Anti-social neighbours are the main dealbreakers for homebuyers

Meanwhile, second report shows less than half of the UK trust their neighbours

Anti-social neighbours are the biggest
turn-off to prospective homebuyers, according to a survey of more than 4,000 people by PrimeLocation.com. Around 57 per cent said loud or anti-social neighbours are the most likely reason for being put off a home purchase.

Homebuyers in the East and North East of England are most put off by the thought of bad neighbours (61 per cent) while those in London appear much less concerned (52 per cent).

Security ranked very highly as an important factor in a property being considered as ‘prime’ with private gates and security cameras coming in above swimming pools, tennis courts and walk-in wardrobes as must-haves.

Lawrence Hall of Primelocation.com, said: “Discerning buyers don’t simply look for a good location but want to live in a good neighbourhood too. The quality of the neighbours and the security of the property are both clearly important factors for ‘prime’ buyers.”

A second survey from Yorkshire Building Society Trust, suggests that less than half of people in the UK trust their neighbours. Only 46 per cent said they trust the people living closest to them while 28 per cent do not trust their neighbours and more than a quarter do not even know who lives next door to them.

Almost two-thirds of people aged 55 or older said they trust their neighbours, but only 30 per cent of 16-24-year-olds feel the same way.

Scottish and Welsh residents seem to be the most community-minded, with 39 per cent of householders in both countries willing to make new people feel at home, compared to only 13 per cent in London.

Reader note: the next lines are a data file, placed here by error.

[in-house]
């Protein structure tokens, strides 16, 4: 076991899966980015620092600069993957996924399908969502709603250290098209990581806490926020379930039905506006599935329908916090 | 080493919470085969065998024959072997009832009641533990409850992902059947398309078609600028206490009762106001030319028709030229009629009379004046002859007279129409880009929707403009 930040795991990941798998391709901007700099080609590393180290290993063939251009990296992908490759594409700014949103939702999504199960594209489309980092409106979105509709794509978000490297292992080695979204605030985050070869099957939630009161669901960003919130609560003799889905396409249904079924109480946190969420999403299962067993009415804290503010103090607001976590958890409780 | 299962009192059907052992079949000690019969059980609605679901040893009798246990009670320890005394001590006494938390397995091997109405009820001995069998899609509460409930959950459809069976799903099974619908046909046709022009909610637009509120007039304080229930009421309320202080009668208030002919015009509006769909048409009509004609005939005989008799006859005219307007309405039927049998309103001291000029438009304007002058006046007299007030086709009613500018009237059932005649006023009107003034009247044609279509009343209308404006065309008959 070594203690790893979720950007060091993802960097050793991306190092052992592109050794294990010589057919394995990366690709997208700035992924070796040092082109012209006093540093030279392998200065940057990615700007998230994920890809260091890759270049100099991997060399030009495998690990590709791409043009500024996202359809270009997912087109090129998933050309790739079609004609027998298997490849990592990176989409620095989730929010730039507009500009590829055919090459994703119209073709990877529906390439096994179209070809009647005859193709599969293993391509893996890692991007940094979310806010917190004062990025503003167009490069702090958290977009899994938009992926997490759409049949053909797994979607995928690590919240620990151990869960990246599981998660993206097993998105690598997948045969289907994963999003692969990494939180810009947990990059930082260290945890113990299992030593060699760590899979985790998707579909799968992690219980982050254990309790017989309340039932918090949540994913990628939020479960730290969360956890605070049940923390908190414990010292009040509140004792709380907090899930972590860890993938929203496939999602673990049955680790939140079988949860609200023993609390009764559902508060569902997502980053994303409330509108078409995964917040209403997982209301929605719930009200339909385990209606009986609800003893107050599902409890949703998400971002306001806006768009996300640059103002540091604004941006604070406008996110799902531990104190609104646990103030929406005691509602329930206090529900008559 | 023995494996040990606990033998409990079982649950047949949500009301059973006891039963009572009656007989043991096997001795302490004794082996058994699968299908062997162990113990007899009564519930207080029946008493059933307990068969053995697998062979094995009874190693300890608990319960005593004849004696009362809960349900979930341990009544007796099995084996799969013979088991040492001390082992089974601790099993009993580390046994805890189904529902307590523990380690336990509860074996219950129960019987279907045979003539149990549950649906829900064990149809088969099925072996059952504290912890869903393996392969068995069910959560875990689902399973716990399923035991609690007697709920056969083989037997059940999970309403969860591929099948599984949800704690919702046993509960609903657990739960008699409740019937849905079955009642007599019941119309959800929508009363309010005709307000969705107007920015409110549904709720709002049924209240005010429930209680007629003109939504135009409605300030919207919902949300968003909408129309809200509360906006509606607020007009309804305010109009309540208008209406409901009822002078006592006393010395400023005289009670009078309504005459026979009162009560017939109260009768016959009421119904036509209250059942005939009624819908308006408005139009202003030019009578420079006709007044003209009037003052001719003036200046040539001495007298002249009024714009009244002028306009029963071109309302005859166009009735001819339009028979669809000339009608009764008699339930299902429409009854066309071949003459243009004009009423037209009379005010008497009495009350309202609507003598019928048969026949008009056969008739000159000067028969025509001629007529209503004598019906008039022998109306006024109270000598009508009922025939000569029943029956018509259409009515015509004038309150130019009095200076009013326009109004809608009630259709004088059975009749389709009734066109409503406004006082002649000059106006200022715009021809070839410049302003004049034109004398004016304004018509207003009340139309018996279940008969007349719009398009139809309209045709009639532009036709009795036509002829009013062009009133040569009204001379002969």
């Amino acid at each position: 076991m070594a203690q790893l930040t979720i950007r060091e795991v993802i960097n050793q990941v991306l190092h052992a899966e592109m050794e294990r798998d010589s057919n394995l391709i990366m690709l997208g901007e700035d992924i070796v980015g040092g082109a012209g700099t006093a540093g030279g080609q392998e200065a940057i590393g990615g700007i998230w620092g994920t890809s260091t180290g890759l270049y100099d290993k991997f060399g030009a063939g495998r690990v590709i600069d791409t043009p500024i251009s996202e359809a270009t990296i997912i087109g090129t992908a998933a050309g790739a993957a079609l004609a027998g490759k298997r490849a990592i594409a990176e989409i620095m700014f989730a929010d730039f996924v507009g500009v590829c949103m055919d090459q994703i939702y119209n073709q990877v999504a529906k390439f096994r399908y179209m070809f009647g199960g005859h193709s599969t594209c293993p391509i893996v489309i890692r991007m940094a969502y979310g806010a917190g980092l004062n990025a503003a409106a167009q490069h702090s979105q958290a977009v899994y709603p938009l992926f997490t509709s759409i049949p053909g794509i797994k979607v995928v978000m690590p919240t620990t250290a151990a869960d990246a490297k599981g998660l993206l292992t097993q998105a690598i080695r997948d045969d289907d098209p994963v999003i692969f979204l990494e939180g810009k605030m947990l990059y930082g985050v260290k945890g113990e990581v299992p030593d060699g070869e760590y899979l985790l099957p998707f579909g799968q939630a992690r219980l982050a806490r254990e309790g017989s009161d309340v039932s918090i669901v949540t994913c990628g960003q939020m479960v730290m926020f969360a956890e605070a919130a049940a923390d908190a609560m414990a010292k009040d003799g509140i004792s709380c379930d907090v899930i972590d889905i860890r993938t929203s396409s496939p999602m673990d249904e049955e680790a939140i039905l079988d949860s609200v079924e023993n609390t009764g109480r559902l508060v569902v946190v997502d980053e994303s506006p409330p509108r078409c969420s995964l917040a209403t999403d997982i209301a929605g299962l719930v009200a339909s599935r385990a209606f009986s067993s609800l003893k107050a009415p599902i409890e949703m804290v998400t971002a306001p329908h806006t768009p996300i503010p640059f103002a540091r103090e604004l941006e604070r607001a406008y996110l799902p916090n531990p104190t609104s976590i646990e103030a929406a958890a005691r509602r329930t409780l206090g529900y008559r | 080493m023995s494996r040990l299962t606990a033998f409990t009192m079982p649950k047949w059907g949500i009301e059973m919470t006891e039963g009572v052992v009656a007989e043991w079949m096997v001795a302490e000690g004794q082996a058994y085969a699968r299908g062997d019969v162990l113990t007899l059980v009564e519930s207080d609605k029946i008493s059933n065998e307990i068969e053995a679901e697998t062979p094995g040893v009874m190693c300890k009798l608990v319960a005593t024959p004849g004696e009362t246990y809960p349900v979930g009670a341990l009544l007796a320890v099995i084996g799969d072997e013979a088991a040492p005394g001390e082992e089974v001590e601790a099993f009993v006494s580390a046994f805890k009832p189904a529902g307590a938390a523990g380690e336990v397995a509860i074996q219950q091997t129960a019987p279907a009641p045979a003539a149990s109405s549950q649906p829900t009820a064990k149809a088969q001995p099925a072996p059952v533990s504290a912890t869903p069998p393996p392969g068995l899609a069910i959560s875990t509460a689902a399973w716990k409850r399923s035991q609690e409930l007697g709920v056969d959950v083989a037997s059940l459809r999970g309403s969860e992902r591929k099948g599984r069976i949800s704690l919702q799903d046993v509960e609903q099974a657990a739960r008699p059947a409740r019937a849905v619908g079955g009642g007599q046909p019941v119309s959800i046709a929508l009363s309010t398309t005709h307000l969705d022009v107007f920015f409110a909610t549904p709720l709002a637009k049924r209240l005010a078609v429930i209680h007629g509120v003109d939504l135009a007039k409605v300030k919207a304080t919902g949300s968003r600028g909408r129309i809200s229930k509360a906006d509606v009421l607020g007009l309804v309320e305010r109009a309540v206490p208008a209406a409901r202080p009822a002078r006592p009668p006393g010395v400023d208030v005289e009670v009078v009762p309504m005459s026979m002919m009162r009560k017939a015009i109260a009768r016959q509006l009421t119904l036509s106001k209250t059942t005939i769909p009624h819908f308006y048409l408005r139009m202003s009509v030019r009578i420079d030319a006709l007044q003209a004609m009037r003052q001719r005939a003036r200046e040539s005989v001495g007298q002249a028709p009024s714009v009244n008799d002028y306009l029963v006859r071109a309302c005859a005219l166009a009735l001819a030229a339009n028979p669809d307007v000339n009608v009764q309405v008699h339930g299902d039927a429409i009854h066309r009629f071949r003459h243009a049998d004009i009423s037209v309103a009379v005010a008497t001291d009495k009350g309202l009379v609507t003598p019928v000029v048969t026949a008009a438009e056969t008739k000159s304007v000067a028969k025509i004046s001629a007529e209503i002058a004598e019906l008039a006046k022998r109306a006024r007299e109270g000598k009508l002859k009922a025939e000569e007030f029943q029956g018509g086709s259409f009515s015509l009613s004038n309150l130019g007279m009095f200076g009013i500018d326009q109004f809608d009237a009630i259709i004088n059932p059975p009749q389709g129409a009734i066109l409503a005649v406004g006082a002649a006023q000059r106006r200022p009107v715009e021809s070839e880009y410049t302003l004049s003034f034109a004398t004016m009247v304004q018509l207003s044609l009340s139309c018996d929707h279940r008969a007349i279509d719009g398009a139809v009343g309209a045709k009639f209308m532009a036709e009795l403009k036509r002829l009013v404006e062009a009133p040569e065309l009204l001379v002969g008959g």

Nationally, one in ten said they were suspicious of new residents, with another 14 per cent saying they were less trusting of people from outside their own communities.

Chris Pilling, Yorkshire Building Society's Chief Executive, said: "The UK has always been very proud of its community spirit but it seems neighbourliness is not as prevalent as we might think."

Prof Karen Pine, of the University of Hertfordshire's School of Psychology, said: "Social mobility is increasing and fewer people are being raised in and living in close-knit communities. This means people are increasingly less likely to form strong bonds with the people who live near them. Many younger people create communities online these days, rather than with their neighbours.

"As humans we have evolved with a certain innate mistrust of people who are different. Oour ancestors would have had to protect their family and food supplies and newcomers might have been a threat to this."

Discover more property articles at Homes and Property
News
peopleJonathan Ross has got a left-field suggestion to replace Clarkson
News
Johnny Depp is perhaps best known for his role as Jack Sparrow in Pirates of the Caribbean
peopleBut how did he break it?
Arts and Entertainment
The teaser trailer has provoked more questions than answers
filmBut what is Bond's 'secret' that Moneypenny is talking about?
Sport
footballDoes Hodgson's England team have an identity yet?
Property search
Latest stories from i100
Have you tried new the Independent Digital Edition apps?
Independent Dating
and  

By clicking 'Search' you
are agreeing to our
Terms of Use.

iJobs Job Widget
iJobs General

Ashdown Group: Practice Accountant - Bournemouth - £38,000

£32000 - £38000 per annum: Ashdown Group: A successful accountancy practice in...

SThree: Trainee Recruitment Consultant